The Results Are In: 56% Have Considered Becoming an Independent Contractor

RL07-16-2015In June, we asked our readers if they’ve ever considered becoming an independent contractor, and the results show more than half are open to or in the process of striking out on their own.

According to the results:

  • 40% said they want to be an independent contractor, but don’t know where to start
  • 16% are currently taking steps to become an independent contractor
  • 14% said the independent contractor lifestyle doesn’t appeal to them
  • 13% don’t want to leave the stability of a full-time job
  • 9% are currently working as an independent contractor

Another 8% chose the “other” option and submitted their own answers, including:

  • I’ve done so in the past and would like to again
  • I hope to eventually do this in addition to my full-time job
  • I started as an independent contractor 40 years ago and now have 10 employees
  • I worked as an independent contractor, but I did not like it as well

So, where do you start?
It’s encouraging to see that the entrepreneurial spirit is strong in the 56% of respondents who said they are open to or are taking steps to become an independent contractor. It’s a big step with the potential for big success, and a step, according to the results of the poll, 40% are not quite sure how to make.

Start small
Depending on your industry, it may be possible to start small by doing freelance work in your spare time after work or on weekends. For example, if you’re a full-time graphic designer in your 8-to-5 job, you can look for small design projects, like newspaper ads for local small businesses, to build your experience and client base during off hours. Once you’ve established yourself in your community, and are confident about the prospect of landing bigger projects down the road, it will be easier to make the leap to full-time independent contractor.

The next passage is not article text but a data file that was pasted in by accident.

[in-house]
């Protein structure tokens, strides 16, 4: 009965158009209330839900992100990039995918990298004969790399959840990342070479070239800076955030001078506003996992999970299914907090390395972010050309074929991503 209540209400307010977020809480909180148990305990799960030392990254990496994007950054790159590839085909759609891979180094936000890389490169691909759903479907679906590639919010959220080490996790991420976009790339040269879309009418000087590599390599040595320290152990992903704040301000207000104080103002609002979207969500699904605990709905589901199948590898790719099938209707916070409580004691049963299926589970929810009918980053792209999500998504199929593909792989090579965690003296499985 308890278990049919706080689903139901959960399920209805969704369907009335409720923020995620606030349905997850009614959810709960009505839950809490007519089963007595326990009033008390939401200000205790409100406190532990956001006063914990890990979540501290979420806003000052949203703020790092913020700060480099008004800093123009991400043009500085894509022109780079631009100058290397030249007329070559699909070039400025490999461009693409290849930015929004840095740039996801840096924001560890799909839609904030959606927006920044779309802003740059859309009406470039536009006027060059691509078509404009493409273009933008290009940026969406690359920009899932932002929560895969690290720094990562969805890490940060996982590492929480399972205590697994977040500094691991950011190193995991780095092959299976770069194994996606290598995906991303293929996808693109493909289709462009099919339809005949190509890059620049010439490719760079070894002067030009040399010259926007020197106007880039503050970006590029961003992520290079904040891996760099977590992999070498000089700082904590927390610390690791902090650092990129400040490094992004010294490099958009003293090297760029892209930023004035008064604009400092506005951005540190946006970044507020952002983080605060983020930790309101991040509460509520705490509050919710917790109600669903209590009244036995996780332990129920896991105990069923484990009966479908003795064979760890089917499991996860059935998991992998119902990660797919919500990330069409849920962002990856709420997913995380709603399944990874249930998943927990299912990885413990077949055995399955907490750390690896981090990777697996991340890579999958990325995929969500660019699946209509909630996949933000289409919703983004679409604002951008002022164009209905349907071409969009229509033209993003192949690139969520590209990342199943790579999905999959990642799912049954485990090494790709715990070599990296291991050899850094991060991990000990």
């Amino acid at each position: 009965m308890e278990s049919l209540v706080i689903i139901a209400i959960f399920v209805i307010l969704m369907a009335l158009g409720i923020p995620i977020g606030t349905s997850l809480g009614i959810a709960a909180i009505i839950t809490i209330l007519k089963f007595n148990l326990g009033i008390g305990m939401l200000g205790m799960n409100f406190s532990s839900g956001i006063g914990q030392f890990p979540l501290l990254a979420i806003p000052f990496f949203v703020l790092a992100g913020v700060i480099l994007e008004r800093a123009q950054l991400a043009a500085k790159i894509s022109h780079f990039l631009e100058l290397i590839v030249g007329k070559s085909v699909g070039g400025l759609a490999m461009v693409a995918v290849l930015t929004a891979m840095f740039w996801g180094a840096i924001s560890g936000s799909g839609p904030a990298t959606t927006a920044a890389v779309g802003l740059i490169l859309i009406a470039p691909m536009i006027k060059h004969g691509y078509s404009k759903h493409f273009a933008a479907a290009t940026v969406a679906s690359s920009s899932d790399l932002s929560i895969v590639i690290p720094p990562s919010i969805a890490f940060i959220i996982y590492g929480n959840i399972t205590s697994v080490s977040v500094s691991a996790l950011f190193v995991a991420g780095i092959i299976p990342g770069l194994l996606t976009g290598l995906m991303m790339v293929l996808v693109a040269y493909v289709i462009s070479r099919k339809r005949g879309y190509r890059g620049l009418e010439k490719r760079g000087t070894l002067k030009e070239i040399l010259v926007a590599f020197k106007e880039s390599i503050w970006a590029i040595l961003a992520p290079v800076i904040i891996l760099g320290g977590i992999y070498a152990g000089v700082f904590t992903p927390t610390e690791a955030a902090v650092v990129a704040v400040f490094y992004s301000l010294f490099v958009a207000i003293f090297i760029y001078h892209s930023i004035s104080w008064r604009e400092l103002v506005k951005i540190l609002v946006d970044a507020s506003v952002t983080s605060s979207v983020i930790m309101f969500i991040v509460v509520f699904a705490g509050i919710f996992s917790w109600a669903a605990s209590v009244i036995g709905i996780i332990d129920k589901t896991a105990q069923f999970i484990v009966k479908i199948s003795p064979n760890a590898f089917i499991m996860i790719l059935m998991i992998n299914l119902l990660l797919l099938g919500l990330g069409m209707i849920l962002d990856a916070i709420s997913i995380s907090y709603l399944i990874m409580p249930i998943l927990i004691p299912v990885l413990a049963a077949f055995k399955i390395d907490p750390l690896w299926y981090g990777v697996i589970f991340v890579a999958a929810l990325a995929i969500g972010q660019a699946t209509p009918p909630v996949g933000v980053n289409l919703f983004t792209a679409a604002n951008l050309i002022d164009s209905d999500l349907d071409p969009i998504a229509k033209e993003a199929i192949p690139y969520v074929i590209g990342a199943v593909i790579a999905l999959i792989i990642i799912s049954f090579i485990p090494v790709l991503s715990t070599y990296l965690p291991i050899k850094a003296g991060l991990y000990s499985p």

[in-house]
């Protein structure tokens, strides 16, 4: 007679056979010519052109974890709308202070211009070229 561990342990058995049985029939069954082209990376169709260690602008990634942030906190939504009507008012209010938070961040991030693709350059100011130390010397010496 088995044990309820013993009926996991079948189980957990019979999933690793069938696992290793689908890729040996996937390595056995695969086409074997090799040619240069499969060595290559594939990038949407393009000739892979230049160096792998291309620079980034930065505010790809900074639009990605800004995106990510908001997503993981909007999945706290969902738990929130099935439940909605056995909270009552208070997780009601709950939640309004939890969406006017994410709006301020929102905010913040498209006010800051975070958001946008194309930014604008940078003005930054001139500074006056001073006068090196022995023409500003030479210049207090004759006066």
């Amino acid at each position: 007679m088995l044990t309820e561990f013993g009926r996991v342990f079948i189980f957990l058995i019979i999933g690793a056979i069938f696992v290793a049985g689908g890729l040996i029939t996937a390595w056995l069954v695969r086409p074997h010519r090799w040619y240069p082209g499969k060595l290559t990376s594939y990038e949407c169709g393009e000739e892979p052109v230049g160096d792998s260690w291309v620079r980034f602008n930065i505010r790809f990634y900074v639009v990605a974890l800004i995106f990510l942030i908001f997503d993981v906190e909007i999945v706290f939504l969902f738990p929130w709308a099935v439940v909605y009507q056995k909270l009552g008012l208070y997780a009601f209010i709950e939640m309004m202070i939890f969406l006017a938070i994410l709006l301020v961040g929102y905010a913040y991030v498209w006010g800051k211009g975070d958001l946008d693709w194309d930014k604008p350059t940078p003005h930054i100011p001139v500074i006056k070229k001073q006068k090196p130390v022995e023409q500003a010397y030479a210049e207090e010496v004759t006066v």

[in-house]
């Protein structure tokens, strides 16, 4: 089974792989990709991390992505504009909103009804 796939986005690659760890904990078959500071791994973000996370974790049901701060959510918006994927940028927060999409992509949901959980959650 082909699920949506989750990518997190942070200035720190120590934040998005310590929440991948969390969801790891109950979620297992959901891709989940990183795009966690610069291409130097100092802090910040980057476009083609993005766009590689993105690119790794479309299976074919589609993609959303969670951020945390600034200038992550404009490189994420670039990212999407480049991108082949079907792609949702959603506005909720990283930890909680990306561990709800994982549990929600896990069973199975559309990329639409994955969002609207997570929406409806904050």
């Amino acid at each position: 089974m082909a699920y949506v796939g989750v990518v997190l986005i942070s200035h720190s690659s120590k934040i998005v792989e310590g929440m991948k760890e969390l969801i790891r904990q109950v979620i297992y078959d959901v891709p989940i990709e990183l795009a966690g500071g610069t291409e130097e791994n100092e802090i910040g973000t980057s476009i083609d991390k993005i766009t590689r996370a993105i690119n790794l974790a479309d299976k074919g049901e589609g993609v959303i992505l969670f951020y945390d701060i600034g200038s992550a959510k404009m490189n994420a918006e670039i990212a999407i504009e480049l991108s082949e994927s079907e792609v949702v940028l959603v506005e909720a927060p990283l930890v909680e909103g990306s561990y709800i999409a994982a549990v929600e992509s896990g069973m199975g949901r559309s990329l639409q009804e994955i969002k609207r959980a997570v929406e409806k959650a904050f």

Talk to people who are already doing it
Seek out others who are already independent contractors in your field of interest. What better way to learn more about the benefits and pitfalls of being an independent contractor than from someone who is already doing it. Be sure to ask questions about the business side—how to find work, what to charge, insurance, etc.—as well as lifestyle questions, like how many hours they work or how it has impacted their personal and family life.

If you are an independent contractor, how did you start? What advice do you have for others looking to make the switch? Let us know in the comments section below.

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